British spies reveal file on Nobel winner Doris Lessing
By Estelle Shirbon
LONDON (Reuters) - Nobel Prize-winning writer Doris Lessing was under surveillance for more than 20 years during her youth by British spies who took a dim view of her Communist beliefs and anti-racist activism, declassified intelligence files have revealed.
Lessing first came to the attention of colonial-era intelligence agents in 1943 in Southern Rhodesia, now Zimbabwe, where she grew up, and from then on spies kept tabs on her in Africa and Britain until 1964.
The author of "The Golden Notebook", one of the most influential novels of the 1960s, was awarded the Nobel Prize for Literature in 2007. She died in 2013 aged 94.
MI5, Britain's internal intelligence service, had built up a five-volume secret file on Lessing that has now been placed in the National Archives and was made public on Friday.
One of the earliest documents is an extract copied from a letter from an Air Ministry official, dated 1944, about the Left Book Club that Lessing ran in Salisbury, now Harare, with her second husband Gottfried Lessing, a German Communist.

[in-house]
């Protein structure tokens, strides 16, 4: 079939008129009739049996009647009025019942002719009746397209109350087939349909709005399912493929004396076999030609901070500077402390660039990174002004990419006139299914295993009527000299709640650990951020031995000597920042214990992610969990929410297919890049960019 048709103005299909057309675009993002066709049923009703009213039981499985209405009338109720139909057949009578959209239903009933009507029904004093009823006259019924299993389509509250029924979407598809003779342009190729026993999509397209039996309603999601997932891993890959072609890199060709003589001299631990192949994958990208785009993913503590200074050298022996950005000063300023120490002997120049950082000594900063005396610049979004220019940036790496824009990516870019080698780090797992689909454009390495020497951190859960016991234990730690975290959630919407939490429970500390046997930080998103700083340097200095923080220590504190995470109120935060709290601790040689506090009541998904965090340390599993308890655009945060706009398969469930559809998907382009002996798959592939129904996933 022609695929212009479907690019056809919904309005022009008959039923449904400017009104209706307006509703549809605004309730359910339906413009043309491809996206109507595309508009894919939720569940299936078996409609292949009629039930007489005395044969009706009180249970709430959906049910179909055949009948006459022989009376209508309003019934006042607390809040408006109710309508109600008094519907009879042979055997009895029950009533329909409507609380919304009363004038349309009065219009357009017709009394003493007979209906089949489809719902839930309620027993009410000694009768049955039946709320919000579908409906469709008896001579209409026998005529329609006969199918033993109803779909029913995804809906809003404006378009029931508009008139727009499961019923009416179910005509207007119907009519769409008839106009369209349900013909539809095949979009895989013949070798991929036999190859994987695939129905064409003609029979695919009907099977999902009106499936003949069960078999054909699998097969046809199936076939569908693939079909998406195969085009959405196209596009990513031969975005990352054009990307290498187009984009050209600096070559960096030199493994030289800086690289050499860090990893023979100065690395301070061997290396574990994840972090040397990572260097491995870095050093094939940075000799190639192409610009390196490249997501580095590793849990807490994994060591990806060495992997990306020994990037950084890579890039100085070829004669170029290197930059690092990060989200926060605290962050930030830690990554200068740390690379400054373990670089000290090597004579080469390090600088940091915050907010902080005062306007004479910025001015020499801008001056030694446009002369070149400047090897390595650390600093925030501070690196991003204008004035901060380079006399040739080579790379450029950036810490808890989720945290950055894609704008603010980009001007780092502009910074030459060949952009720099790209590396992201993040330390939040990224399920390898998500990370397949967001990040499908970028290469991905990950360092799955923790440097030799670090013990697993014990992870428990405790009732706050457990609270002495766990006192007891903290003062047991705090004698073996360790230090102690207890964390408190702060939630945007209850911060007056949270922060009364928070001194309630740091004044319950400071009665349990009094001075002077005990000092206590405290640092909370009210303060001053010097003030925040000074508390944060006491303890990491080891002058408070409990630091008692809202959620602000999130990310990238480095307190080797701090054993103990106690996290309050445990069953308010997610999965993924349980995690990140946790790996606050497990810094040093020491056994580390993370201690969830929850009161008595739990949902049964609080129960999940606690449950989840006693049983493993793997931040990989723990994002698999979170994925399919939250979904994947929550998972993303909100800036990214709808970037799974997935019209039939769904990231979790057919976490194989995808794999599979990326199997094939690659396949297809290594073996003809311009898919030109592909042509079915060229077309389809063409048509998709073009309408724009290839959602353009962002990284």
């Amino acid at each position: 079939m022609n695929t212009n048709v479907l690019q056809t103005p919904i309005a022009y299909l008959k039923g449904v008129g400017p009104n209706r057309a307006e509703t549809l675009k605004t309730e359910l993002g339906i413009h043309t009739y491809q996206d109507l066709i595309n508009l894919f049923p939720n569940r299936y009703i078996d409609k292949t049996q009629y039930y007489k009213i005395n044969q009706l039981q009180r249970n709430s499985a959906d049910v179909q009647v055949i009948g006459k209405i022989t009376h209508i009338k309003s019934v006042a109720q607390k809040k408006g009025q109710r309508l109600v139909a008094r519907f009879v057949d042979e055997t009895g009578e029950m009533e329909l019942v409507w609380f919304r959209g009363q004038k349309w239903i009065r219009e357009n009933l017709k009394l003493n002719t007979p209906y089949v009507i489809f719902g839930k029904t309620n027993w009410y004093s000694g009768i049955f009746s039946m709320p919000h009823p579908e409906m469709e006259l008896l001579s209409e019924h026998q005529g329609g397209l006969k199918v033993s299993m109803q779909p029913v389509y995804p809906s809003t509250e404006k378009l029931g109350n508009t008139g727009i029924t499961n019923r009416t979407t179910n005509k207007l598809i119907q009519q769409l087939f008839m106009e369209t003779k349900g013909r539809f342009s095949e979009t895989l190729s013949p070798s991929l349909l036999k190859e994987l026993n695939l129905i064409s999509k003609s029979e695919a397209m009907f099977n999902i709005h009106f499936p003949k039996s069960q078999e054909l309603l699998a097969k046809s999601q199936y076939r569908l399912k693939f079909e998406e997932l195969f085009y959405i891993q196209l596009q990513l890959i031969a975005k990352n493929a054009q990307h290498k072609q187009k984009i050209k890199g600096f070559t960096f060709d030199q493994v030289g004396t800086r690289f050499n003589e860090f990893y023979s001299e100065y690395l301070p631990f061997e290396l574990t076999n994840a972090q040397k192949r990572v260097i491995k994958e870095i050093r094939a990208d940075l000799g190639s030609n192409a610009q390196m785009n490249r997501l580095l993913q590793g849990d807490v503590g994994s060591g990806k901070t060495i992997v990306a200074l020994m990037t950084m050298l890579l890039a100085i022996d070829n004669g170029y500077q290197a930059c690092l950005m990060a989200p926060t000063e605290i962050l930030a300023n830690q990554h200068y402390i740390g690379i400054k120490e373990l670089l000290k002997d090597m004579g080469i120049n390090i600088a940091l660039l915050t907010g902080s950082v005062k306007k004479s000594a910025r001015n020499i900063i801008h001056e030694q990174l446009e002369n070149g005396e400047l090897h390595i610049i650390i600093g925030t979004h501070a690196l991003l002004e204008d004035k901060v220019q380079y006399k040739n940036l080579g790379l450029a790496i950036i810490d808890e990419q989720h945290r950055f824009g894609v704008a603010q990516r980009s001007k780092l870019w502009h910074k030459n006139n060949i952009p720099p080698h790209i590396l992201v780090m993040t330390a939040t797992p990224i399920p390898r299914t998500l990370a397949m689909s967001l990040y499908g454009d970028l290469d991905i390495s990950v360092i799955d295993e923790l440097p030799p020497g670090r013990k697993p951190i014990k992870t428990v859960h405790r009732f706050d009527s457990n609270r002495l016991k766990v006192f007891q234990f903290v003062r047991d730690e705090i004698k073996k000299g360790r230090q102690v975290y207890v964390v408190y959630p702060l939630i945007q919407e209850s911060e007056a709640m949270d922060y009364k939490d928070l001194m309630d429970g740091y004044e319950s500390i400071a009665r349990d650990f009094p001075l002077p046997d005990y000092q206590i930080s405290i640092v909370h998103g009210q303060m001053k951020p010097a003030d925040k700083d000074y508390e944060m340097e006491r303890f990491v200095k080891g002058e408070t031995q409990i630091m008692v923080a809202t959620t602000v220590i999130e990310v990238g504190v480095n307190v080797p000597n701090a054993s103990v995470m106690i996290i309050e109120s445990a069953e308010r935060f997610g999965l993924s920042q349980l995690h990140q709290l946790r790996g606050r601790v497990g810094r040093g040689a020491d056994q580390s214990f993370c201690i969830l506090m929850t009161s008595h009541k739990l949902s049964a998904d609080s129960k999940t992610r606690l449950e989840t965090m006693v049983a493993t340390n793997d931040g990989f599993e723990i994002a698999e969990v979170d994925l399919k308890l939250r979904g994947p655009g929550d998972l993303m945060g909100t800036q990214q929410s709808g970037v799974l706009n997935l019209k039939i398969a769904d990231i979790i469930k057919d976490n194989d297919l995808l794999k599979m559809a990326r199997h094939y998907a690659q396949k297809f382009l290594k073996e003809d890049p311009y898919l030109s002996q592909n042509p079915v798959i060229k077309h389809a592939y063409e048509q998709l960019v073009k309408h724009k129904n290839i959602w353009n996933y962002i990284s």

"Most topics of discussion there usually end up in anti-British, anti-capitalist and anti-imperialist vapourings," the official wrote, noting with concern that "persons with foreign accents" mingled at the club with Royal Air Force personnel.
After her divorce from Gottfried, Lessing moved in 1949 from Rhodesia to London, where security agents picked up her trail.
In 1952, the external spy agency, MI6, took an interest in a visit she made to the Soviet Union with a delegation of left-wing British writers, providing a note kept in the MI5 file. Continued...